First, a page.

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Housing market continues to be 'a horrible risk reward' amid Fed rate hikes: Strategist

Piper Sandler Chief Investment Strategist Michael Kantrowitz joins Yahoo Finance Live to discuss the state of the housing market amid the latest Fed rate hikes and also weighs in on why bitcoin won't bottom just yet.

Video transcript

DAVE BRIGGS: September historically the worst month for stocks. Is this going to be any exception?

MICHAEL KANTROWITZ: You know, seasonality is always something to think about. Sell in May, go away. Or we have a midterm election, so we've got a political cycle going on. There's a lot of cycles. And oftentimes, I find investors only focusing on one cycle, like seasonality or the election or the inflation cycle or the business cycle. You really have to think about all of them together to really come up with a strong investment conclusion. So today, we've had a lot of different cycles between commodities rates, policy, housing.

And so I think, yeah, it's going to be another difficult month for the market, especially after Chairman Powell's pretty clear message that he gave about a week ago. We continue to see leading economic data around the world deteriorate. And today, with mortgage rates nearly back to the highs, the worst housing gets, the worst the US economy is going to get, and the worse the stock market's going to perform just to simplify it. So I do think so, yeah.

RACHELLE AKUFFO: Well, since Fed chair Powell has made it clear that the Fed is not going to take its foot off the gas when it comes to tightening and high rates, in terms of what you're expecting in terms of an investment strategy at this point, when you do have so much economic data coming at you, what's the play here?

MICHAEL KANTROWITZ: Yeah, and so for economic data, it's really important to differentiate and understand which data are leading, which data are coincident lagging. A lot of the pushback we get from more bullish investors today, and we do have the lowest year end number on the street. Of all strategists at 3,400, so we get a lot of pushback, as you can imagine, most of it is come-- is really regarding coincident lagging economic data, such as loan growth is still strong.

Earnings are still OK. Employment's still firm. All of that's true, but those are all lagging economic indicators. Things that lead those indicators consistently across time are telling us that the best days are behind us for those data and expect that to continue to deteriorate.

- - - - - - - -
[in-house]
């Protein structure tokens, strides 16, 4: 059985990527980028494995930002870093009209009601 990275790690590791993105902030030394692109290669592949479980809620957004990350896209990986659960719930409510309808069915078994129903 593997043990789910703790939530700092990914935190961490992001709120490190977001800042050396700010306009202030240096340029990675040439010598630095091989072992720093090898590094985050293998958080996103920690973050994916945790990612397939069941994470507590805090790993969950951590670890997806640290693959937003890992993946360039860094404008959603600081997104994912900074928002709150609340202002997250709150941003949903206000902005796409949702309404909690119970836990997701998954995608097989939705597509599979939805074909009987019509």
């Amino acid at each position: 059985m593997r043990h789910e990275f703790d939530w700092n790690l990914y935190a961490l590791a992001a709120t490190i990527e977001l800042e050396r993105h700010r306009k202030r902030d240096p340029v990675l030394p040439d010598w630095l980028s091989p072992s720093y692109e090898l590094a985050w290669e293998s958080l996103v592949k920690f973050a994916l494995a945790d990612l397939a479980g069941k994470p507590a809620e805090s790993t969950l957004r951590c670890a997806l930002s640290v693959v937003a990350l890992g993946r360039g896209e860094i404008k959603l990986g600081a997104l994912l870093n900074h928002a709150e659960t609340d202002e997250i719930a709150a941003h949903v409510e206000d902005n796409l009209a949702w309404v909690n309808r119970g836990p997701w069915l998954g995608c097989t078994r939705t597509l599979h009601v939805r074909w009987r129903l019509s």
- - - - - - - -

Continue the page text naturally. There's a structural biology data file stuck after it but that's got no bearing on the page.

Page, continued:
SEANA SMITH: Mike, what's going to be the catalyst to change things around? Is it only inflation, or are you looking at something else that would make you a little bit more bullish on your outlook for equities?

MICHAEL KANTROWITZ: More bullish. I would say, we'd have to see the beginning of a stabilization in the US housing market because I have looked back at every single major correction, bear market, back to 1950, and it's very clear that you do not get the beginning of a new bull market until you start to see housing in the US economy stabilize, which is the early, early part of the economy that first rebound.

So for example, in 2019, when Powell pivoted the end of the year, we saw the NHB Index, builder sentiment, begin to recover immediately and go up 20 points in 2019. That was a clear sign the US economy was not heading into recession. And that was going to start to recover. So with mortgage rates at their highs here, hard to really get optimistic about housing in the US. Inflation coming down is good news.

However, the lagged effect of the inflation we've already seen is still going to be weighing on the economy for the next several quarters. And then on top of that, we've got the Fed that's still aggressively raising interest rates. And I would argue, outside of housing, we haven't even begun to see that. So from my perspective, the way our framework from a macro perspective looks at these markets, we believe that they continue to be a horrible risk reward.

DAVE BRIGGS: Horrible risk reward. We haven't even begun to, the Fed, sell mortgage-backed securities. So how much worse might the housing sector get?